The lakeshore land that formerly housed the transfer station is slated to become a park. It’s part of the city’s plan to develop and enhance Cottonwood Creek all the way to the waterfront.
But it’s not that simple. Until the early 1980s, the 4.6 acres at 70 Lakeside Drive was used as a garbage dump, and the garbage is still there, underground.
The standard to which the land has to be remediated to allow for park use is unclear. That decision will be made by the provincial ministry of the environment.
Amy Wilson of the Regional District of Central Kootenay (RDCK) says it is not certain that the subterranean garbage would have to be removed because it may have been there long enough for any contaminants to be degraded or leached out.
The RDCK is involved because it ran the transfer station and is responsible for waste on a regional level.
The land is currently the site of the regional district’s recycle bins and a city public works yard.
“When we did the waterfront visioning a few years ago,” says Mayor Deb Kozak, “it made sense that this would become a usable space for the community, so we thought, along our waterfront we already have Red Sands, that will be an anchor park, and we have Lakeside Park in the middle, and wouldn’t it be wonderful to have a park at the other end as well.
“In that little bay down there are are ducks and all kinds of waterfowl,” she says, “so we could have a peaceful park where people could sit and watch the ducks.”
Kozak is the city representative on the RDCK board and on its waste recovery committee.
The entire lakeshore from Cottonwood Creek east past the mall was used as a dump for garbage and industrial waste for decades. Although the waste was removed to build the mall parking lot, it’s still there beneath the airport and the former transfer station.
The waste was dumped beside, and often into, the lake. Sometime prior to the 1970s, the city constructed a barrier of old car bodies in the lake to keep the garbage from being carried away by the current.
Anyone walking along the lakeshore below the heliport today can see old bottles, cans, and plastic falling out of the cutbank below the dog walk. It’s a legacy of the relaxed attitude to garbage that started to change with the beginnings of the environmental movement in the 1970s.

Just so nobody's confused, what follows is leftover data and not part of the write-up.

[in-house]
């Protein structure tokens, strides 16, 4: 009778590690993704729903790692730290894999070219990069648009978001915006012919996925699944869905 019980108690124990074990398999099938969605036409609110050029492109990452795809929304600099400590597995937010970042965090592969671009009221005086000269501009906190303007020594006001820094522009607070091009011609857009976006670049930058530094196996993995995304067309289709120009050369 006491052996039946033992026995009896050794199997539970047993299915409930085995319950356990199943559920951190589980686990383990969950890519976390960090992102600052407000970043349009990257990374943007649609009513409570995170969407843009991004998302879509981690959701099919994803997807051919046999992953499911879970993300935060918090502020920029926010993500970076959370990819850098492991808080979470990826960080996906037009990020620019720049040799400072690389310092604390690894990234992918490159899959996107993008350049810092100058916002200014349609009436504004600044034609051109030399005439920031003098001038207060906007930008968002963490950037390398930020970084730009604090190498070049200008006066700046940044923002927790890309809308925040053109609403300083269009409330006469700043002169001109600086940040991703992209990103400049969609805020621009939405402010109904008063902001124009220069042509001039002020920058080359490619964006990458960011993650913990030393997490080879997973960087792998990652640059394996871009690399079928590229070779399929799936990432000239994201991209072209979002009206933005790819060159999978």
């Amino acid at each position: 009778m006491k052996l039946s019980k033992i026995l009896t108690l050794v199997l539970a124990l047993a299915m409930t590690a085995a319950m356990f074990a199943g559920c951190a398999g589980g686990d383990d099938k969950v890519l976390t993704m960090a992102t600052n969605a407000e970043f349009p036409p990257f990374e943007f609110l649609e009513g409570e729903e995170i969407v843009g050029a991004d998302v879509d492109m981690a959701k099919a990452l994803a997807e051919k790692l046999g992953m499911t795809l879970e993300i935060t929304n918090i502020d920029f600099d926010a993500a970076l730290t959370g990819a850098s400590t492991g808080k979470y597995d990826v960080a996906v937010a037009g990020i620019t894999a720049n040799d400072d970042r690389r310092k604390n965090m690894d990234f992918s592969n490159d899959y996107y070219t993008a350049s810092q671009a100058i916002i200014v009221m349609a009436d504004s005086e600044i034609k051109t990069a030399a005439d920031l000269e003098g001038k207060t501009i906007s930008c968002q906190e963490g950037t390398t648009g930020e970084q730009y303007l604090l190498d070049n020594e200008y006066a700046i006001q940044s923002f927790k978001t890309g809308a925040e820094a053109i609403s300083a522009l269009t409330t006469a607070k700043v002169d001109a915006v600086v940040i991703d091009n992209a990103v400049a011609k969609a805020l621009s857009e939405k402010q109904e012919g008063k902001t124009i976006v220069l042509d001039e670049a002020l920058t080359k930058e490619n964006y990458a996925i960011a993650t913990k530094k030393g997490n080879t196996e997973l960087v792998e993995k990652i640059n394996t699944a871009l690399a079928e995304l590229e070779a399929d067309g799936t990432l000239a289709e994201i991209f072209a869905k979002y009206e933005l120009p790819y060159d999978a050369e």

Wilson told the Star that CP Rail, which owns the adjacent land south of the site, has been studying and reporting on the level of contamination for years, and in 2013 it reported to the environment ministry and to the RDCK that there was high-risk cadmium in the groundwater, both on its own property and on the city’s.
But a more recent CP Rail study shows the cadmium is no longer there at significant levels, and the company has asked the ministry to remove the high-risk designation, according to Wilson.
The city and the regional district are waiting for that response.
“We did not want to do closure planning and work toward a park if there was going to be a roadblock because of that, so we need to know the ministry’s response,” says Wilson.
The Ministry of the Environment, asked by the Star in an email when it might respond to CP Rail, did not reply. CP Rail declined to provide any information or comment to the Star for this article.
To start work on the park, the city and the RDCK need guidelines from the ministry on what it will take to remediate the land to park level.
They will have to then decide on the cost of remediation to park standards, and compare that with the cost of leaving the land as commercial-industrial. Currently the city has the property designated as a park in the Official Community Plan.
The relative roles of the city and the RDCK in the park’s development and funding are not yet clear but are being worked out, says Wilson.
While it waits for the CP Rail and the ministry, the RDCK has commissioned a scientific study of its own to determine what it would take to turn the site into a park and whether there are data gaps or other contaminants they need to test for. That report is expected to be finished by the end of July.